‘Hobbs & Shaw’ MOVIE REVIEW: An Outrageous, Fun Ride in the ‘Fast & Furious’ Universe



Universal Pictures

If you remove all of the instalments between the original The Fast and The Furious and the expanding brand’s latest instalment, Hobbs & Shaw, you would have absolutely no reason to assume they belonged to the same franchise. The new film is – of course – the first spin-off for the series (for argument’s sake we’ll consider Tokyo Drift to be a side-quel) and it sets about laying the foundation for an all-new canon of alternative sequels. And if you aren’t well versed in the Fast and Furious universe then none of that will make any sense to you. On the flip side, you now have an entry point whereby everything that precedes it is of little relevance.

The Fast and the Furious saga reaches preposterous heights with Hobbs & Shaw, boasting what could be the most outrageous dose of action to hit the screen this year. It has been 18 years (!) since Vin Diesel and Paul Walker first set the bar, a bar Universal was only to happy to gleefully swing around, knocking out box office hits as the series evolved to ridiculous heights. New characters were added, the world became the playground, and now two of the franchise’s most popular additions have found themselves at the wheel of their very own vehicle. American DSS agent Luke Hobbs (Dwayne Johnson) and former British Special Forces assassin Deckard Shaw (Jason Statham) strap in for maximum impact as the ultimate action odd couple at the mercy of a classically contrived plot device.



Universal Pictures

Hobbs and Shaw have been recruited as the only humans capable of saving the world from the clutches of a madman… well, a cyborg. Brixton Lore (Idris Elba) is a former M16 agent with cyber-genetic technology making him an unstoppable and ruthless force of evil. He wants to weaponise a deadly virus to cleanse the world of impurity, and before you can say “it’s been done before,” the virus is stolen by Shaw’s younger sister, Hattie (Vanessa Kirby). Hobbs and the Shaw siblings must break bones, bust heads and destroy everything in their path in order to defeat robo-Idris and save humanity from abomination.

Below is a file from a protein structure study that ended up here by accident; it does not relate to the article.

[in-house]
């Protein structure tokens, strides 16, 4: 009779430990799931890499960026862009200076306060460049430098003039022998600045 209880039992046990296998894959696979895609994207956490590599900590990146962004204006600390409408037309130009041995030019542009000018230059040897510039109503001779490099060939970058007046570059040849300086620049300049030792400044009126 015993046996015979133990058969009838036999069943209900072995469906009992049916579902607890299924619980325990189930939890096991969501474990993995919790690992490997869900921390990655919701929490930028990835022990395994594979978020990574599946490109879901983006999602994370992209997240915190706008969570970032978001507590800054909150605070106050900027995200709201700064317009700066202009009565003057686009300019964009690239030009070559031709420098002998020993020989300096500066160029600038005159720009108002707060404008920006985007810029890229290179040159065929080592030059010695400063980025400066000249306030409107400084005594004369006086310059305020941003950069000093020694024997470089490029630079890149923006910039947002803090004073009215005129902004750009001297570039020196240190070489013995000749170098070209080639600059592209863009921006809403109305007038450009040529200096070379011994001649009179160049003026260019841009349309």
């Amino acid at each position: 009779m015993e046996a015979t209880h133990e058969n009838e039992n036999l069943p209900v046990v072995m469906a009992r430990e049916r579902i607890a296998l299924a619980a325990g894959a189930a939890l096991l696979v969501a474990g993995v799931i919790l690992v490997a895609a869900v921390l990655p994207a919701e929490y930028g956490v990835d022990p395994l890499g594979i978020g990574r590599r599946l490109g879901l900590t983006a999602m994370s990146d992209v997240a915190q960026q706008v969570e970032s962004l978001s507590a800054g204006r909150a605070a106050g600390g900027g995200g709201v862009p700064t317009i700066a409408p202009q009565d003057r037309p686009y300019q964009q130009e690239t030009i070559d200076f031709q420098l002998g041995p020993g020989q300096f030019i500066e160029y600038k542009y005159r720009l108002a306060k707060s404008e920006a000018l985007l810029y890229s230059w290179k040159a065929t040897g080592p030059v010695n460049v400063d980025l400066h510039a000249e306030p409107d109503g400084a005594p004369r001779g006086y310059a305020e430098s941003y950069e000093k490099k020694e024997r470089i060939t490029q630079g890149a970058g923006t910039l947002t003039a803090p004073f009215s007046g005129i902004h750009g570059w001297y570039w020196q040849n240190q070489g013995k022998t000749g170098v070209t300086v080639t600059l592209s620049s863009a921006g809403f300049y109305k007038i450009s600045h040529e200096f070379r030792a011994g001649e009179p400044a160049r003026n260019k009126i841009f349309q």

What ensues is a bombastic assault on the senses with some of the most deliciously far-fetched action pieces the screen has ever beheld. If you thought The Fate of the Furious (aka part 8) was ludicrous, you ain’t seen nothing yet. From shape-shifting motorcycles and chase sequences down the side of skyscrapers, to mid-air car-centipedes and traditional Samoan warfare. This is a world far removed from the original’s gritty urban landscapes of Los Angeles, and with the right frame of mind and willingness to embrace the kitsch, it’s a world that offers one hell of a good time.

As you would expect and want, Johnson and Statham resume their titular roles with the perfect measure of frivolity. Director David Leitch (Deadpool 2) brings a new self-awareness to the series, which compliments this spin-off story more than it may have suited the official lineage. The rapport between the leads is immature and brutish, and at all times gratuitous. With a plot lifted straight out of a James Bond film, melded with the action of a Marvel movie and sprinkled with the humour of a James Gunn flick, it makes good on its promise of extravagance and brawn.

Universal Pictures

Kirby is a fantastic addition to the cast with the expectation of becoming a third headliner for subsequent instalments, and she cushions the perpetual feuding with her smarts and ass-kicking abilities. Elba makes an imposing presence as the Terminator-like villain. Despite being given little room to flex his talents, he embraces the tone of the movie and turns over a cheeky performance. It is also peppered with surprising cameos from some very prominent players, of which I will leave for you to discover. They contribute to the spectacle by adding an unexpected “spot the famous person” kind of interaction with the audience, which again, layers frivolity upon layers of frivolity.

If you’re the cynical type, don’t have a disposition for high-octane outrageousness, and aren’t willing to suspend your disbelief, then it may be best for you to steer well clear of this one. However, if you love the Fast and the Furious franchise and love big-dumb action, Hobbs & Shaw is the ride for you and me.

SCREEN REALM SCORE: ★★★★☆

‘Fast & Furious Presents: Hobbs & Shaw’ is in Australian cinemas from August 1st and US cinemas from August 2nd.

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Glenn Cochrane resides in Melbourne and is on the board of the Australian Film Critics Association. He is the creator of FakeShemp.Net, contributes to various publications, and works creatively with American director Albert Pyun. He recently hosted a series of promotional videos for CBSi and Netflix, and has a weakness for 80's cinema. You can find him on IMDB.